Kathy was unlike any of my eight brothers and sisters…there was a melody only she could hear. She had a quirkyness that made you laugh and a logic that made you believe. She was not an especially deep thinker but she was wise – not a critic, not a judge, not a jury. She had that way of looking at you that at once made you know you were caught but at the same time know that is was alright because we were all caught about one thing or another. She was real. She minced no words, although sometimes you wished she would have.
There were many years that Kathy was gone away. She had made some difficult choices and walked some very rough paths neither of which I am qualified to write about…or judge. She made it through those struggles and I was able to develop a relationship with her that even after her death has kept me going. For a number of years she lived across the road from our family farm. There were many times I would sit with her on her old front porch in the evenings or sometime early mornings. She would play her guitar and sing songs she had written and I would listen. She would share with me things the Lord was teaching her and experiences she’d had and her dreams. Often times her thoughts were random and disconnected…more musings than anything…but then there were times when streams of life would flow out of her mouth and I was a lap dog. She was the second person I told after I had accepted Christ at 12 years old and after that we had a whole new world to talk about. We talked a lot. I desperately miss those times.
Over the years our relationship came and went like ripples on water. There were times when we were distant and untwined and then other times when we would sit, just the two of us, and reconnect the way friends, too long apart, would do. When I learned that she had lung cancer I didn’t really know what to do. I knew what the outcome was and I did not want to go there…not yet…not ever. Life and death are not in our hands. We sometimes know how, but the why is rarely revealed this side of heaven. Those are decisions we are not clever enough to make. Years later when it was discovered that I had lung cancer, I could not help but think of what Kathy went through…and wonder if I would be consigned to the same fate. And I wished I had paid more attention.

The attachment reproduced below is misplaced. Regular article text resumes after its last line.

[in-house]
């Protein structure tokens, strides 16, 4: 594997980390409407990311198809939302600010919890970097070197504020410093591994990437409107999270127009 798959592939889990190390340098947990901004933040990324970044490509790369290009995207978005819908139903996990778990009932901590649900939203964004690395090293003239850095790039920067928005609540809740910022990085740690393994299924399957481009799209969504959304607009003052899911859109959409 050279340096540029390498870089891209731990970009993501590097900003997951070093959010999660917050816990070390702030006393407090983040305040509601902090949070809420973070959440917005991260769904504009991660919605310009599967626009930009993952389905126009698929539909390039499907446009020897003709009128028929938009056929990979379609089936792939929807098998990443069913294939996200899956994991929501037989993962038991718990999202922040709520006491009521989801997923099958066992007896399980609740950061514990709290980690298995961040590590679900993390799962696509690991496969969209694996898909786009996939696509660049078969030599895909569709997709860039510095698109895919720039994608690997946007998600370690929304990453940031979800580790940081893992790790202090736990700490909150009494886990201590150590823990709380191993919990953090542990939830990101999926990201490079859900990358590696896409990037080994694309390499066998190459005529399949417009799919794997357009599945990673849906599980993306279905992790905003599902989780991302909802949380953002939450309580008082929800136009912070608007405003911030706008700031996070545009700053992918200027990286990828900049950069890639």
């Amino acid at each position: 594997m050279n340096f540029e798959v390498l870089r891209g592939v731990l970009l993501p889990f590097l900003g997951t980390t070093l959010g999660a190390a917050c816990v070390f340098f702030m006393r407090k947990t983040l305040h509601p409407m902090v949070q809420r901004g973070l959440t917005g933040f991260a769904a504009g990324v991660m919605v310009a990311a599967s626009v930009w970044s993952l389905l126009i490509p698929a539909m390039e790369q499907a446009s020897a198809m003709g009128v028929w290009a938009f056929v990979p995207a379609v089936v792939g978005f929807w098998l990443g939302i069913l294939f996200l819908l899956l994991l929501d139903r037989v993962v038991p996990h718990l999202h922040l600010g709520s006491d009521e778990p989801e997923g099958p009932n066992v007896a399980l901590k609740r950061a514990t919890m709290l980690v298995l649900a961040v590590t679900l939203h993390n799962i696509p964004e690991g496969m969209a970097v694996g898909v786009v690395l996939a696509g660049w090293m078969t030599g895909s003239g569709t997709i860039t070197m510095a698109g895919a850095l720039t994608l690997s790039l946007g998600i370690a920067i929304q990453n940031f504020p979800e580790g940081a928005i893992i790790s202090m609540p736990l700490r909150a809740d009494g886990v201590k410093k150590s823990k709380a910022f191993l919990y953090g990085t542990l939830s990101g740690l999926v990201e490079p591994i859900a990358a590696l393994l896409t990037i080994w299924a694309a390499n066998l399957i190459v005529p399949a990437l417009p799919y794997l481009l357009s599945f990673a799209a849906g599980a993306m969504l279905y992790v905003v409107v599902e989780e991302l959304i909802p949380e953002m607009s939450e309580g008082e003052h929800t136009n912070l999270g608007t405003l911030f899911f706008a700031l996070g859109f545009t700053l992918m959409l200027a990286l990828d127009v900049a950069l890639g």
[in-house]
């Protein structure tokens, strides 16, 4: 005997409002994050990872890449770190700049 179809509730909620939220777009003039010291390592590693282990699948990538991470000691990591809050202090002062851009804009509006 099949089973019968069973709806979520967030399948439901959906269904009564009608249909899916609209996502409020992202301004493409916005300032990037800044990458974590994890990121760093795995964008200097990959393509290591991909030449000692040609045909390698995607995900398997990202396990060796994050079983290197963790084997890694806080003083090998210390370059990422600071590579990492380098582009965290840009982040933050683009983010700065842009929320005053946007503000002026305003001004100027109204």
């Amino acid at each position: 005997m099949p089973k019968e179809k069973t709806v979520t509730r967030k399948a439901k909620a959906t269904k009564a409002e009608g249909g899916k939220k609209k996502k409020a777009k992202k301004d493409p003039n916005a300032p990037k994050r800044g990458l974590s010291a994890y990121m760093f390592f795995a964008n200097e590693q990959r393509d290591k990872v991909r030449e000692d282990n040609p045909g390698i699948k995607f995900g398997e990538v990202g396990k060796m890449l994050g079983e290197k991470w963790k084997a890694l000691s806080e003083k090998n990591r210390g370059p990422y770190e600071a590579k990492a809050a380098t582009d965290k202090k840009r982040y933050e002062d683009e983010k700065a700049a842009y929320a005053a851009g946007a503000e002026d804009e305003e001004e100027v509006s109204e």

I am thankful for many things about Kathy, but the one I am most thankful for is her understanding of peace. Peace with yourself, peace with your family…peace with God. Because of the choices she had made and the things she had experienced she understood that it is important to do something about the things that are in your control and not sit on the sidelines waiting for someone else. She also knew it is just as important to leave those things that you can’t control in the hands of Someone who can – and have faith that He will. The three men in the furnace were not taken out of the fire but protected in the fire. David was not left in the camp during the battle but given the tools to be the front line – and alone on that battle line. Joshua didn’t cower in the shadow of the walls of Jericho…he stood on top of the rubble after they fell. Kathy did not die because of cancer – she lived because of Christ…and sings because of grace.
I am so thankful for the time she and I had while here in this world…and I am even more thankful that eternity is waiting. I bet she has a front porch and is there strumming her guitar and singing softly…